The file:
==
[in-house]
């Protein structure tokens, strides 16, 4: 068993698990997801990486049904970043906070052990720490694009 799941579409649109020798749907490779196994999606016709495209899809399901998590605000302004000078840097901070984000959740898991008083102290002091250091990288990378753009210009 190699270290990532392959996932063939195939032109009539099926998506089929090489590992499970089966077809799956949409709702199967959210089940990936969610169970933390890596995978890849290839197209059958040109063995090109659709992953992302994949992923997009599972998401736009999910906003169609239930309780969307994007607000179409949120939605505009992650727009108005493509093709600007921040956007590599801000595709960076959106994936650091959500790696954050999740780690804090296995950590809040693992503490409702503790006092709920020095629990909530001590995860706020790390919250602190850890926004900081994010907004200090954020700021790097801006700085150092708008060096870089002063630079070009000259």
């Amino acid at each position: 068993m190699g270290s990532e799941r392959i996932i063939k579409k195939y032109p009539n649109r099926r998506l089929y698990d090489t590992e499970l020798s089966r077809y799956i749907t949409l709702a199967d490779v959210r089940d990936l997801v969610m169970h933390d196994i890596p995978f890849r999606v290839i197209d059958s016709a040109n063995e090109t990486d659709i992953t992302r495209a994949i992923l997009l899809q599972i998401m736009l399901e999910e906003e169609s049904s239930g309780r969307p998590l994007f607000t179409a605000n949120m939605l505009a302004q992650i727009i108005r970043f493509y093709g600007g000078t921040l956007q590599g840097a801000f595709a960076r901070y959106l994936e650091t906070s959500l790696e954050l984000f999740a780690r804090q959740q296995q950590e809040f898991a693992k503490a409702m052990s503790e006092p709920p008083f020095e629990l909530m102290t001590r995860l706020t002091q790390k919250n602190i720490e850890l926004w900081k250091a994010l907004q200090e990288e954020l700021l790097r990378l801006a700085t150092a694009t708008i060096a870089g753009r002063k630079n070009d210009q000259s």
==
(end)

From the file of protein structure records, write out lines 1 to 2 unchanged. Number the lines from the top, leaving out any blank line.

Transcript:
[in-house]
């Protein structure tokens, strides 16, 4: 068993698990997801990486049904970043906070052990720490694009 799941579409649109020798749907490779196994999606016709495209899809399901998590605000302004000078840097901070984000959740898991008083102290002091250091990288990378753009210009 190699270290990532392959996932063939195939032109009539099926998506089929090489590992499970089966077809799956949409709702199967959210089940990936969610169970933390890596995978890849290839197209059958040109063995090109659709992953992302994949992923997009599972998401736009999910906003169609239930309780969307994007607000179409949120939605505009992650727009108005493509093709600007921040956007590599801000595709960076959106994936650091959500790696954050999740780690804090296995950590809040693992503490409702503790006092709920020095629990909530001590995860706020790390919250602190850890926004900081994010907004200090954020700021790097801006700085150092708008060096870089002063630079070009000259």